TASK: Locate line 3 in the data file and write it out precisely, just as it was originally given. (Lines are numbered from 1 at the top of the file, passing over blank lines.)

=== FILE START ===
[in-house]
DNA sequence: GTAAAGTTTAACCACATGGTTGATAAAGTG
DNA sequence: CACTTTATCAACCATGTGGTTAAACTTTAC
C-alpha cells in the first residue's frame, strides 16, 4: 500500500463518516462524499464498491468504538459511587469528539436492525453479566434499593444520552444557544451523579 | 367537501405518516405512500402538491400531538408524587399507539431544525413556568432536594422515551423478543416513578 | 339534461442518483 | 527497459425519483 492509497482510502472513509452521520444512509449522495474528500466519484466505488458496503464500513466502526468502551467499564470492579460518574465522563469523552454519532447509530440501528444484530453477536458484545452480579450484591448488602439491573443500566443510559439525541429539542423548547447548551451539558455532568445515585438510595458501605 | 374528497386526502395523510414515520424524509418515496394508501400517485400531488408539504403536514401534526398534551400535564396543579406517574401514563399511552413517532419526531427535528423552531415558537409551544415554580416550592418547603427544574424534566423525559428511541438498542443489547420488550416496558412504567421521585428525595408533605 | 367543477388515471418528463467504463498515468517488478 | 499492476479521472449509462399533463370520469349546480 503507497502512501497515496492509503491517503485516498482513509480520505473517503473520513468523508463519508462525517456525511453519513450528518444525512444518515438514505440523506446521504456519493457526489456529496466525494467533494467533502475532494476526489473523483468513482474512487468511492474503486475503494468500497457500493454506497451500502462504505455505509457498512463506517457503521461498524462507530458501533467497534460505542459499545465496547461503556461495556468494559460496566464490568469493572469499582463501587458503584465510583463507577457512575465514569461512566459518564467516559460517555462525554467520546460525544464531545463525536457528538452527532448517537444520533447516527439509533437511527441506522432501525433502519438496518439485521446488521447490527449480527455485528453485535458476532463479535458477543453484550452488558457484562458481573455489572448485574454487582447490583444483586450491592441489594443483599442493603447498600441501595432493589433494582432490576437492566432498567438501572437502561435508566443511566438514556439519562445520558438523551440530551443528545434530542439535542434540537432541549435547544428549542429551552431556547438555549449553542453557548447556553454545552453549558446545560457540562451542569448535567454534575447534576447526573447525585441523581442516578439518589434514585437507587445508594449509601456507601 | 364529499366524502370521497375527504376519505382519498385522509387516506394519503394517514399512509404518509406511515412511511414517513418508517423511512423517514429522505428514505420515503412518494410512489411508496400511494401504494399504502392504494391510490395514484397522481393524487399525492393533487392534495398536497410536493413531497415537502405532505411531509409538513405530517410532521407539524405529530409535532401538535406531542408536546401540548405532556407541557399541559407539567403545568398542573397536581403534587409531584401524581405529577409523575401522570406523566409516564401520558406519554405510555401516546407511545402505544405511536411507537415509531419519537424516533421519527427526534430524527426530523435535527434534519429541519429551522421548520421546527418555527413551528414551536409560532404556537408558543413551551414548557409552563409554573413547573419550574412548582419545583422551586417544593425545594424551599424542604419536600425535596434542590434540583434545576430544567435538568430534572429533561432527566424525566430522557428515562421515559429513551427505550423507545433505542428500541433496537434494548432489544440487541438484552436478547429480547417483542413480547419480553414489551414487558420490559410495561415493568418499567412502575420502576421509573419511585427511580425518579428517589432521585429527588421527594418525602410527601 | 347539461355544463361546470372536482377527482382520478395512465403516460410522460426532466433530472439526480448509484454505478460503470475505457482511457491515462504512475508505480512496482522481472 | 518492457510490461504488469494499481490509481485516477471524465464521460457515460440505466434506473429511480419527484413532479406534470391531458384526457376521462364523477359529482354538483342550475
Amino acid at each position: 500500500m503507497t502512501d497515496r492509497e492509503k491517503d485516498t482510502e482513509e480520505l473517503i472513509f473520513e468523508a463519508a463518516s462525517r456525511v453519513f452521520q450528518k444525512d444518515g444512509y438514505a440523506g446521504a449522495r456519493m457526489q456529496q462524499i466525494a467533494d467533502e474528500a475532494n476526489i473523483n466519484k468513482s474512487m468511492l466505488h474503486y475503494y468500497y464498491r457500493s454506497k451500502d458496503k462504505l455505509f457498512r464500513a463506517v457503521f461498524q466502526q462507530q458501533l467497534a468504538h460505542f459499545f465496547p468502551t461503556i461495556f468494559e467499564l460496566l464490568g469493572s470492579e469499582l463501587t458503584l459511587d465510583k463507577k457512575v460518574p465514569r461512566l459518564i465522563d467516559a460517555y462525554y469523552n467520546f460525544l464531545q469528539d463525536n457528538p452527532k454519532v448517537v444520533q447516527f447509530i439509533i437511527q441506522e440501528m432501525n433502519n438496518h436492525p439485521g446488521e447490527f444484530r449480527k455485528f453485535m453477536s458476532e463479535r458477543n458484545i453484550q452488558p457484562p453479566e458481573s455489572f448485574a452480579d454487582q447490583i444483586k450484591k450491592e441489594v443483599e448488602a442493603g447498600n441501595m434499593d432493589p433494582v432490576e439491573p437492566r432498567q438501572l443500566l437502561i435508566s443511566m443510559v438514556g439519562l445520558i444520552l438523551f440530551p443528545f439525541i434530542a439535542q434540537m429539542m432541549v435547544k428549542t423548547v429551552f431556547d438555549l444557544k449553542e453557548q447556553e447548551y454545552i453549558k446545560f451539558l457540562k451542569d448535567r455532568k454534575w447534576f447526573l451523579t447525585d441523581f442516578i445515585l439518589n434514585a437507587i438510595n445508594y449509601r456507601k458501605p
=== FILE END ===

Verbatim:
DNA sequence: CACTTTATCAACCATGTGGTTAAACTTTAC